MPBC1. To help MPBC with their inventory level I chose the application of economic order quantity. The company wants to ultimately have on hand, the full order for every satellite store. If they do not have the bicycles to fulfill the order, they have to ship from another distributor because they keep no back stock. If another distributor has to be utilized than the company loses out on profit. The problem to analyze with this case study is how many bicycles need to be stored at the distribution center so that outside orders do not have to be made.
The satellite store receives their requested shipment within two days from the distribution center. However the distribution center gets shipments from overseas and these orders can take up to four weeks to arrive. 4x7 = 21 days lead time on average from overseas distributor.
The total demand per ...view middle of the document...
At this point on the table, the lowest cost per order is determined. Also note the average inventory that the distribution center should keep on hand. This number determines when to reorder product, eliminating the need to order from another distributor, causing loss of profit for MPBC.
In year 2009, the optimal order quantity is 47 bikes. About 7 orders would be made per year of 47 bicycles for total cost of $953.75 per order, and $59,263.75 per year. The reorder point for this data would be when the inventory has been reduced to its average of 23 bikes. When inventory reaches 23 a new order should be placed for 47 more bikes to ensure that orders can continue to be filled for satellite stores, while allowing enough lead time to replenish stock.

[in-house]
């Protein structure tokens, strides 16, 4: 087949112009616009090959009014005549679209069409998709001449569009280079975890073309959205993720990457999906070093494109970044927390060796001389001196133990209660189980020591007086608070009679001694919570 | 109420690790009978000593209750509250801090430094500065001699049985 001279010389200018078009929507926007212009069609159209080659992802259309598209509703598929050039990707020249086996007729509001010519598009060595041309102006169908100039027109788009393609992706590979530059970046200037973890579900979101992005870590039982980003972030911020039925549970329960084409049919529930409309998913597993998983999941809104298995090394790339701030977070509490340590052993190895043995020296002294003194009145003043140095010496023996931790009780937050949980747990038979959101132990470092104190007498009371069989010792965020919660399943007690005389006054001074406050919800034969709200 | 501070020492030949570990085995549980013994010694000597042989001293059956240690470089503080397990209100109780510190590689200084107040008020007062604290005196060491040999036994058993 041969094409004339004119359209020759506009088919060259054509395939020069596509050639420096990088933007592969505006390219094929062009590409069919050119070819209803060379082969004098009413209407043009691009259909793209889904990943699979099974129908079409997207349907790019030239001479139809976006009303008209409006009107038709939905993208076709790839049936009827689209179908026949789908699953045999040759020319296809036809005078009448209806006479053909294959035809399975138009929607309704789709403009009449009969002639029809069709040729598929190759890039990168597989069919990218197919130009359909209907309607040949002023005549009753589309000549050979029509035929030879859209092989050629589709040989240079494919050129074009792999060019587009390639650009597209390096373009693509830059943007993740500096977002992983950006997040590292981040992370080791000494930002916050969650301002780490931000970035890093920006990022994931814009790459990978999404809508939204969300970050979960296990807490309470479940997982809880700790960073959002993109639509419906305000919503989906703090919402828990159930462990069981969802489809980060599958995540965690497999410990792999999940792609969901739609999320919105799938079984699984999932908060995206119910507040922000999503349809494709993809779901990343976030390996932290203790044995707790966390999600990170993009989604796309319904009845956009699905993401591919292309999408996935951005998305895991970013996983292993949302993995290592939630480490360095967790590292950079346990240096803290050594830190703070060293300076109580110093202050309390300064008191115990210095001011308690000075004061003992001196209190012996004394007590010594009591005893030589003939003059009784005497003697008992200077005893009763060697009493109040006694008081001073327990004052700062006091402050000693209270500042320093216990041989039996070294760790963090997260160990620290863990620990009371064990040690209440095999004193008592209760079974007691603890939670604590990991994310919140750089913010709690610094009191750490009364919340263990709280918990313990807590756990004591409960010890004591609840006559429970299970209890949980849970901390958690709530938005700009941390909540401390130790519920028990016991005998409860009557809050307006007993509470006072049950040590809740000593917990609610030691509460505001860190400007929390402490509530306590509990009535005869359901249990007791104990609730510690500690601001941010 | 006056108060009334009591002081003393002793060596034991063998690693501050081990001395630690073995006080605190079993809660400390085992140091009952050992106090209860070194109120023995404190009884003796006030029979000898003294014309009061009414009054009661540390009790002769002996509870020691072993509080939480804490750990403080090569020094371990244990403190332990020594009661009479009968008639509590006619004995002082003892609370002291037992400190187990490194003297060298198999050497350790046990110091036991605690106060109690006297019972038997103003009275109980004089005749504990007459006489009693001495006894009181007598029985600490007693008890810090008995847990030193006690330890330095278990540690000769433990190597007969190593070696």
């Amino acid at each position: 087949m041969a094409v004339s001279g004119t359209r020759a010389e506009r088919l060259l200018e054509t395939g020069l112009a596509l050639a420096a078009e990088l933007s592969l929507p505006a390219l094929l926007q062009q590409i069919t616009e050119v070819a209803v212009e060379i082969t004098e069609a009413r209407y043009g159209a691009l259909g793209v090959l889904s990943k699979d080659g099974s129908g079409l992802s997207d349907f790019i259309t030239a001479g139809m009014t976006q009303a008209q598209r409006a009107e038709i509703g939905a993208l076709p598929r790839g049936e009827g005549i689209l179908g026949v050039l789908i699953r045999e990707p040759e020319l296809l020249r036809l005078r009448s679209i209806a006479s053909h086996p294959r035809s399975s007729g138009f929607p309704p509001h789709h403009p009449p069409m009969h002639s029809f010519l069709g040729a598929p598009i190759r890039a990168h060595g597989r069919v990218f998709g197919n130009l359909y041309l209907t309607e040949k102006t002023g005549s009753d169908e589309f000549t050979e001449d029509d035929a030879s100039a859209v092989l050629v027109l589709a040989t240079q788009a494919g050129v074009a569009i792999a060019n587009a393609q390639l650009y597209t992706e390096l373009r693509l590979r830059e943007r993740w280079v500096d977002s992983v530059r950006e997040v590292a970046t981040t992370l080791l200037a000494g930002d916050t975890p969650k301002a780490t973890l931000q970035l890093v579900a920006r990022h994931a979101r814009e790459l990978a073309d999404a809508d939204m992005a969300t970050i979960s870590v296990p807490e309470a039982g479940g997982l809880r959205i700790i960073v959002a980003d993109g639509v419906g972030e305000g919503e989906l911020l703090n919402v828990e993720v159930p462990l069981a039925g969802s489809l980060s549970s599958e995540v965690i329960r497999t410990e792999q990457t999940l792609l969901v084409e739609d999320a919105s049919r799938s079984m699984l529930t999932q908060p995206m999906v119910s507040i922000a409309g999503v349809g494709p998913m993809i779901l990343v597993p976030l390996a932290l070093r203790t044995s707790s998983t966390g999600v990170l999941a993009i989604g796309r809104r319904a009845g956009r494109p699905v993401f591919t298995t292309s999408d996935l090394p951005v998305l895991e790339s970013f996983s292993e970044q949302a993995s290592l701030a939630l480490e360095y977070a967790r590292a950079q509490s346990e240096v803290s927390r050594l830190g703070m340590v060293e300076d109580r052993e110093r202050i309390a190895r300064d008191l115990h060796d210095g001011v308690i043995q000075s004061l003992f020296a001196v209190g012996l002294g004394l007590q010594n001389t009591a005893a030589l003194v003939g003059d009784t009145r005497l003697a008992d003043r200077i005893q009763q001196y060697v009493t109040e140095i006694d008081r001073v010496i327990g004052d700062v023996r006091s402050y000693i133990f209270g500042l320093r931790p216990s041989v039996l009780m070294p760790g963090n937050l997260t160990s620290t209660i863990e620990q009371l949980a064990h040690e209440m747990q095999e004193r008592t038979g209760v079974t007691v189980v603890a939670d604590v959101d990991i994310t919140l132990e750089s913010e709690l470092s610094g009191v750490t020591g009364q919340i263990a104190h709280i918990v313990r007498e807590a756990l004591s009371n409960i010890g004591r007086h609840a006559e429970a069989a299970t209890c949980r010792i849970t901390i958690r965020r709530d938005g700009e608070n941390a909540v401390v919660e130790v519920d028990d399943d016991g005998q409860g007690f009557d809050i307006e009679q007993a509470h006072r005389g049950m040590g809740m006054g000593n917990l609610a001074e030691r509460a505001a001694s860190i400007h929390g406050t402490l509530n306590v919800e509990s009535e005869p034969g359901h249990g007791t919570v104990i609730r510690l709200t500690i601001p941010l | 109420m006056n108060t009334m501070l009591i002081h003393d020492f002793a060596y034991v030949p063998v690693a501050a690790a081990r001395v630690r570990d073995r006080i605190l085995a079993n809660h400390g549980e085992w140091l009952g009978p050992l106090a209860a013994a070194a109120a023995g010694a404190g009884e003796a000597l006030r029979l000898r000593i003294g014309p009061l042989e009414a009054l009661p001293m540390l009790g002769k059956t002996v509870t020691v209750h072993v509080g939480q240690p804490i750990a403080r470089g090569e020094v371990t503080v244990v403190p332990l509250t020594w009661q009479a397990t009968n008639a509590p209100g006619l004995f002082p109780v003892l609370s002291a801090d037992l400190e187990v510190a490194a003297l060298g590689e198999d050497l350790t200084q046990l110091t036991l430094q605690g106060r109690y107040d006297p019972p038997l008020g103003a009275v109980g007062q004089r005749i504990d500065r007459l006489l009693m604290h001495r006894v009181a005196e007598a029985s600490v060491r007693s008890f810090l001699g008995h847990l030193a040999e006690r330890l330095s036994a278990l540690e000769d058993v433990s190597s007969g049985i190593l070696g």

In year 2010, the optimal order quantity is 50 bikes. About 8 orders would be made per year of 50 bicycles for total cost of $1,018.30 per order, and $67,488.30 per year. The reorder point for this data would be when the inventory has been reduced to its average of 24 bikes.
In the forecast for 2011, the optimal order quantity is 53 bikes. About 8 orders would be made per year of 53 bicycles for total cost of $1,079.00 per order, and $75,708.99.30 per year. The reorder point for this data would be when the inventory has been reduced to its average of 27 bikes.
3. To address the demand that is not at the level of the planning horizon we continue to view the data from a yearly projection versus monthly. When MPBC is focused on a long term plan, there is an increased likelihood to consistently have the bicycles in stock that its satellite stores need. When supply meets demand, another distributor does not have to be used, thus increasing overall profits. Also having a grasp on yearly demand can better predict how many times per year orders need to be placed. When we can find an ideal number of inventory and number of orders needed, the ordering cost is reduced. All forecasting data is working toward the same end goal which is reducing bottom line costs, and increasing profits.